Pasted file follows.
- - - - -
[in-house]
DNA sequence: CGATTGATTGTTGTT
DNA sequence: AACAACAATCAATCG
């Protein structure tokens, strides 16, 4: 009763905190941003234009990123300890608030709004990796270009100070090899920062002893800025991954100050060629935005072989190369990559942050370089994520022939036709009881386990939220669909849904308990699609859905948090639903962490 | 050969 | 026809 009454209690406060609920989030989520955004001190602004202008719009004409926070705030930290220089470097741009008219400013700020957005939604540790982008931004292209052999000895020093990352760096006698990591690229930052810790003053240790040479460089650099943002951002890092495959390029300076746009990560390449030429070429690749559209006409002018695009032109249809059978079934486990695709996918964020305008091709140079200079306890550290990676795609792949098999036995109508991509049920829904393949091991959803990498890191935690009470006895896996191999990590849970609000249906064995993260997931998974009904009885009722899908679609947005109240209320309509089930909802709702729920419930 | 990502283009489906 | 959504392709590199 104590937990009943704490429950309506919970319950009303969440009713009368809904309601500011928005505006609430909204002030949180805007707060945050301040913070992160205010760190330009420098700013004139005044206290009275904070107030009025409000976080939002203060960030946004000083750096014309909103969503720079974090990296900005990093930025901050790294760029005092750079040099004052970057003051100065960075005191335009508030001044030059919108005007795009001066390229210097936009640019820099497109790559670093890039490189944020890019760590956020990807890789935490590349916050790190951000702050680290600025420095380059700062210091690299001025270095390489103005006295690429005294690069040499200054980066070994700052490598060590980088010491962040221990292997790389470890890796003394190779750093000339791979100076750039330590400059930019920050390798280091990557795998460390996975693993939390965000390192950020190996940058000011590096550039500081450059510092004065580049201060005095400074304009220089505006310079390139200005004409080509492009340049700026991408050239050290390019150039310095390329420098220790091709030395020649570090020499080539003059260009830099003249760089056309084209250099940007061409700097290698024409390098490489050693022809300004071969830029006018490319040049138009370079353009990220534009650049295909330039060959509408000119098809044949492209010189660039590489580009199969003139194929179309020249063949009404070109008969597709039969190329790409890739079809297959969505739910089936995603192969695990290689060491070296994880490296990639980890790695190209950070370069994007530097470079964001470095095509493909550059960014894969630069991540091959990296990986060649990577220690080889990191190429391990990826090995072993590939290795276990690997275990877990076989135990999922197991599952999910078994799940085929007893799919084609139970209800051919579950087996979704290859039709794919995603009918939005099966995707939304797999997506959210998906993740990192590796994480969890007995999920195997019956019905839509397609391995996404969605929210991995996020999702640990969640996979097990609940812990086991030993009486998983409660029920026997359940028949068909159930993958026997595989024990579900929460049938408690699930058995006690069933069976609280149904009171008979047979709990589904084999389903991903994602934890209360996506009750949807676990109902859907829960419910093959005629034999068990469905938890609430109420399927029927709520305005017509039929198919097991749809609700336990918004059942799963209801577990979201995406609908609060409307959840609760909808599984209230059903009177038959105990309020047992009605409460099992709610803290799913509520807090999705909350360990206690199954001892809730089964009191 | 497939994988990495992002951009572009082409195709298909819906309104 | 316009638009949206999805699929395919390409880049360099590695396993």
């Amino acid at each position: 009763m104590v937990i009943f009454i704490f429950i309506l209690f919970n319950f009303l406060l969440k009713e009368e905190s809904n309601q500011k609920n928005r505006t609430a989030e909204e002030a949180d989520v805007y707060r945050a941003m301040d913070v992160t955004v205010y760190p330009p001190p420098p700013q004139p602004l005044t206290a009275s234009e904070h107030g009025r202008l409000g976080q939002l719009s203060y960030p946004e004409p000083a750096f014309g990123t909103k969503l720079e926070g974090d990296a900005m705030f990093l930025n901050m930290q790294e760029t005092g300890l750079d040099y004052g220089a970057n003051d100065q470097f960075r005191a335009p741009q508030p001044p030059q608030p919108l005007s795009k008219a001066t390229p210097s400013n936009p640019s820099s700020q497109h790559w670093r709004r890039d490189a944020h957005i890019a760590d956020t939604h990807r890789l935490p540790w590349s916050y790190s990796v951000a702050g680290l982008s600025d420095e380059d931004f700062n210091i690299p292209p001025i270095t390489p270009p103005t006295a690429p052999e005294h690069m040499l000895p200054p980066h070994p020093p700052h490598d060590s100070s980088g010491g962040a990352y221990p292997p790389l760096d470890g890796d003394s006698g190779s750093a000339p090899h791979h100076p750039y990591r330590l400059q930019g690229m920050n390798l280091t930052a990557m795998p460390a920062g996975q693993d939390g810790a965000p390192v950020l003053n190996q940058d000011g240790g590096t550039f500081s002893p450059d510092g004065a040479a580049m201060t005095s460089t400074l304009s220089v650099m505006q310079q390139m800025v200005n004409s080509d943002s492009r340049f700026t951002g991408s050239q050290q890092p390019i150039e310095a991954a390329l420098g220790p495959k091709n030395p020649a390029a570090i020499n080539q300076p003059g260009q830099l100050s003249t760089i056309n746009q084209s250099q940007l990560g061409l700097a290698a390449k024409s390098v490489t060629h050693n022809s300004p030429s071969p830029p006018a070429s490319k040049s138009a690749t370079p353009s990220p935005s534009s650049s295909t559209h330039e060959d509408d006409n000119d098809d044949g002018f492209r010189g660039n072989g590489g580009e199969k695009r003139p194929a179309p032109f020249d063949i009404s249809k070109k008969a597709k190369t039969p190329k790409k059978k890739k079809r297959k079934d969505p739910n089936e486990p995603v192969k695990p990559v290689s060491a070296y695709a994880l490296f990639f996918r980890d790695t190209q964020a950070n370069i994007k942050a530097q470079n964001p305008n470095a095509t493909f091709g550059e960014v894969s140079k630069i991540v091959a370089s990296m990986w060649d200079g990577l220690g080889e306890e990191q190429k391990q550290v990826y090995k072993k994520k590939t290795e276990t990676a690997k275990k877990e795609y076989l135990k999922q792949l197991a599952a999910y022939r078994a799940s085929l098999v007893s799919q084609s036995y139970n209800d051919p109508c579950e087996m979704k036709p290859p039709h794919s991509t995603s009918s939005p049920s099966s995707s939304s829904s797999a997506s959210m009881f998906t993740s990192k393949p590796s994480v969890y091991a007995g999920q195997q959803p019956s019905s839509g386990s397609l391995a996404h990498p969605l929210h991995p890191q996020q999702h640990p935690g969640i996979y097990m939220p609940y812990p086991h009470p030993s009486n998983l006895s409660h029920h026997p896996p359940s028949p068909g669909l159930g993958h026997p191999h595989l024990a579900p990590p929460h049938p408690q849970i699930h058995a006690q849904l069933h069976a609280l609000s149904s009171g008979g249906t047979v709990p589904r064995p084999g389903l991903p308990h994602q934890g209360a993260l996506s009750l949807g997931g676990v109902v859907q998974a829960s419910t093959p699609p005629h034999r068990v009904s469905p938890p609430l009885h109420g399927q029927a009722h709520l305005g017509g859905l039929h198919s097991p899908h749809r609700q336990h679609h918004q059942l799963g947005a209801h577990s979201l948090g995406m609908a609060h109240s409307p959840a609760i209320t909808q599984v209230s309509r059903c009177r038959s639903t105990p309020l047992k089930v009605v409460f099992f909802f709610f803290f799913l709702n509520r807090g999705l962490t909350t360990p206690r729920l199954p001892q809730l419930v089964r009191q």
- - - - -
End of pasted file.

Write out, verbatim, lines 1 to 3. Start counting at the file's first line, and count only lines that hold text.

[in-house]
DNA sequence: CGATTGATTGTTGTT
DNA sequence: AACAACAATCAATCG